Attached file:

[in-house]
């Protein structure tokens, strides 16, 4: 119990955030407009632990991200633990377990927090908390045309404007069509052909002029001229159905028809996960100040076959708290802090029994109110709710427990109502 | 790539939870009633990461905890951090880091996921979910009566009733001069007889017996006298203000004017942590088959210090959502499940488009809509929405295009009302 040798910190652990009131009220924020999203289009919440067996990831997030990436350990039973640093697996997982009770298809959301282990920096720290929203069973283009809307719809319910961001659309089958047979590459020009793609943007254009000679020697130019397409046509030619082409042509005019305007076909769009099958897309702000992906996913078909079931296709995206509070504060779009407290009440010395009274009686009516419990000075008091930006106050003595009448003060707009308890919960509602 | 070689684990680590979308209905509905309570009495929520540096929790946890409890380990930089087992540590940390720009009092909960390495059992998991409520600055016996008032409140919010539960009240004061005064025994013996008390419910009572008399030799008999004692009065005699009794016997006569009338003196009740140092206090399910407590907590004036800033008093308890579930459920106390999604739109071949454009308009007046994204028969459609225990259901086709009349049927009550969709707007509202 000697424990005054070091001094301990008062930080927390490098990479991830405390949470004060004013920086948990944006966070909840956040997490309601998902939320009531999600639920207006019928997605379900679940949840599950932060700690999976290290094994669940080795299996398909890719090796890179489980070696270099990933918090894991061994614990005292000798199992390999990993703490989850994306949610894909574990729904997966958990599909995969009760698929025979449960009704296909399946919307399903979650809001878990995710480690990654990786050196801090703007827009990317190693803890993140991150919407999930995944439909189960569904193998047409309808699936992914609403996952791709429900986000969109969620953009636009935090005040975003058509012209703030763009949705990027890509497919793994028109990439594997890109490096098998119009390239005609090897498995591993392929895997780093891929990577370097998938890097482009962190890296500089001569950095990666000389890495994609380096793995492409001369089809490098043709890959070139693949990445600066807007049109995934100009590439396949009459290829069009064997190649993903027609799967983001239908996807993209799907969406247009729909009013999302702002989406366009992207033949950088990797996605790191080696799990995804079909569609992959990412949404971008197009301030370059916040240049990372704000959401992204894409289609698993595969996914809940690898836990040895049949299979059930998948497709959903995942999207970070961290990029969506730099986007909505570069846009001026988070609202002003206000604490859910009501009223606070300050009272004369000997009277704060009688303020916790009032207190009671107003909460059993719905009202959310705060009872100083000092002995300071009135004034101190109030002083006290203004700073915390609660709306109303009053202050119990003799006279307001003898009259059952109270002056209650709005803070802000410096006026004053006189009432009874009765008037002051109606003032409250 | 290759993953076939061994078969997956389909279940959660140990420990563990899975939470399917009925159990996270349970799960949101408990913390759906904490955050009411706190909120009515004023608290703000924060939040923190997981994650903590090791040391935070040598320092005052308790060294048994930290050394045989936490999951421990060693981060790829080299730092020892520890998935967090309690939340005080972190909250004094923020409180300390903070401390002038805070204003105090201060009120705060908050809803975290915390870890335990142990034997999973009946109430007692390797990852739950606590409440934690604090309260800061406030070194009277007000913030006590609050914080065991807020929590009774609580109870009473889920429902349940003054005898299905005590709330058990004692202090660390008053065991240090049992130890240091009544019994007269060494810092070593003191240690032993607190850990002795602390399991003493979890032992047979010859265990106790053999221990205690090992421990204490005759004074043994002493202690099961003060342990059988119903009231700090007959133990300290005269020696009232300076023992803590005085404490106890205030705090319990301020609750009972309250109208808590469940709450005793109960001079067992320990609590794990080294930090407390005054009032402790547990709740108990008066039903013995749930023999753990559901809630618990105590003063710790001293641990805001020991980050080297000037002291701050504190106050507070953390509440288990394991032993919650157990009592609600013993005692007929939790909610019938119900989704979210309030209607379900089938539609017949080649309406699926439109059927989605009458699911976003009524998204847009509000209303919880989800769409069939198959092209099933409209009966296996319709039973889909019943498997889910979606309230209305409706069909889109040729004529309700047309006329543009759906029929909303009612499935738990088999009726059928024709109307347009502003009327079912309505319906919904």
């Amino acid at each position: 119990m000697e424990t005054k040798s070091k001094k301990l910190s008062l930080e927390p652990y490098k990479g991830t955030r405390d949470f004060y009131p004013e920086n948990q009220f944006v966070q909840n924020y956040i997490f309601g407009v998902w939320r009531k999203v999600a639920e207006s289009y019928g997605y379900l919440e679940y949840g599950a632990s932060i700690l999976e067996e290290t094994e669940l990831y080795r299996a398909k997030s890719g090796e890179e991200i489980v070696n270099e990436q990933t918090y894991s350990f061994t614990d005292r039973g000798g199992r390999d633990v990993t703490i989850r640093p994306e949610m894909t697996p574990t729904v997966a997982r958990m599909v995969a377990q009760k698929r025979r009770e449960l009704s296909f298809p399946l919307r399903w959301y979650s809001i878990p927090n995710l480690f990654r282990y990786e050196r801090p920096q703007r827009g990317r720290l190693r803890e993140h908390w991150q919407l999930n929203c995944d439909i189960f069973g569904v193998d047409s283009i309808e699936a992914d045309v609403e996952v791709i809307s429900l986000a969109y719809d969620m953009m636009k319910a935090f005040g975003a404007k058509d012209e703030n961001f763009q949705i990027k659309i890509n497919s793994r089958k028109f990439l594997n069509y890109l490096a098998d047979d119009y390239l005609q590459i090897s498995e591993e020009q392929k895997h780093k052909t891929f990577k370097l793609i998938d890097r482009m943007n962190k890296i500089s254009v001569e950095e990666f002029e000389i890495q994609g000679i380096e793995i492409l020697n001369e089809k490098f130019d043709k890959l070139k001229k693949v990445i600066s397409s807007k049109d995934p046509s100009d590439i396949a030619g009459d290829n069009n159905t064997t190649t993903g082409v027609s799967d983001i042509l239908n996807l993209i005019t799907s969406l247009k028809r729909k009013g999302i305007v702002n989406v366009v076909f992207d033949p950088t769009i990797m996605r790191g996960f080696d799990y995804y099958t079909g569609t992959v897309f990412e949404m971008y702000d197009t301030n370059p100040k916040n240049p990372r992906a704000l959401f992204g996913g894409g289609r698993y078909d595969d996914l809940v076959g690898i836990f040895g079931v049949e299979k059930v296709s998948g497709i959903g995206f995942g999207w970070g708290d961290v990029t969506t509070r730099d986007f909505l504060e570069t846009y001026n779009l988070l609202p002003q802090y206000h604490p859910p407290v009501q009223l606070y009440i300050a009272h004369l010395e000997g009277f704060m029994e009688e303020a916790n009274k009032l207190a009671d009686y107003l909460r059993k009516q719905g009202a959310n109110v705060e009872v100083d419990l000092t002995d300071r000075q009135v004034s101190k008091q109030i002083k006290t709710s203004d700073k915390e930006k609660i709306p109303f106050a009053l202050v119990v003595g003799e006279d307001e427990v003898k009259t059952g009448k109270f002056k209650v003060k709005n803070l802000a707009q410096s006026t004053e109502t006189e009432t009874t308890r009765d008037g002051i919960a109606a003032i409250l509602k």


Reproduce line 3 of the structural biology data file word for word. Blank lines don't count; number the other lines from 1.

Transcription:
């Amino acid at each position: 119990m000697e424990t005054k040798s070091k001094k301990l910190s008062l930080e927390p652990y490098k990479g991830t955030r405390d949470f004060y009131p004013e920086n948990q009220f944006v966070q909840n924020y956040i997490f309601g407009v998902w939320r009531k999203v999600a639920e207006s289009y019928g997605y379900l919440e679940y949840g599950a632990s932060i700690l999976e067996e290290t094994e669940l990831y080795r299996a398909k997030s890719g090796e890179e991200i489980v070696n270099e990436q990933t918090y894991s350990f061994t614990d005292r039973g000798g199992r390999d633990v990993t703490i989850r640093p994306e949610m894909t697996p574990t729904v997966a997982r958990m599909v995969a377990q009760k698929r025979r009770e449960l009704s296909f298809p399946l919307r399903w959301y979650s809001i878990p927090n995710l480690f990654r282990y990786e050196r801090p920096q703007r827009g990317r720290l190693r803890e993140h908390w991150q919407l999930n929203c995944d439909i189960f069973g569904v193998d047409s283009i309808e699936a992914d045309v609403e996952v791709i809307s429900l986000a969109y719809d969620m953009m636009k319910a935090f005040g975003a404007k058509d012209e703030n961001f763009q949705i990027k659309i890509n497919s793994r089958k028109f990439l594997n069509y890109l490096a098998d047979d119009y390239l005609q590459i090897s498995e591993e020009q392929k895997h780093k052909t891929f990577k370097l793609i998938d890097r482009m943007n962190k890296i500089s254009v001569e950095e990666f002029e000389i890495q994609g000679i380096e793995i492409l020697n001369e089809k490098f130019d043709k890959l070139k001229k693949v990445i600066s397409s807007k049109d995934p046509s100009d590439i396949a030619g009459d290829n069009n159905t064997t190649t993903g082409v027609s799967d983001i042509l239908n996807l993209i005019t799907s969406l247009k028809r729909k009013g999302i305007v702002n989406v366009v076909f992207d033949p950088t769009i990797m996605r790191g996960f080696d799990y995804y099958t079909g569609t992959v897309f990412e949404m971008y702000d197009t301030n370059p100040k916040n240049p990372r992906a704000l959401f992204g996913g894409g289609r698993y078909d595969d996914l809940v076959g690898i836990f040895g079931v049949e299979k059930v296709s998948g497709i959903g995206f995942g999207w970070g708290d961290v990029t969506t509070r730099d986007f909505l504060e570069t846009y001026n779009l988070l609202p002003q802090y206000h604490p859910p407290v009501q009223l606070y009440i300050a009272h004369l010395e000997g009277f704060m029994e009688e303020a916790n009274k009032l207190a009671d009686y107003l909460r059993k009516q719905g009202a959310n109110v705060e009872v100083d419990l000092t002995d300071r000075q009135v004034s101190k008091q109030i002083k006290t709710s203004d700073k915390e930006k609660i709306p109303f106050a009053l202050v119990v003595g003799e006279d307001e427990v003898k009259t059952g009448k109270f002056k209650v003060k709005n803070l802000a707009q410096s006026t004053e109502t006189e009432t009874t308890r009765d008037g002051i919960a109606a003032i409250l509602k």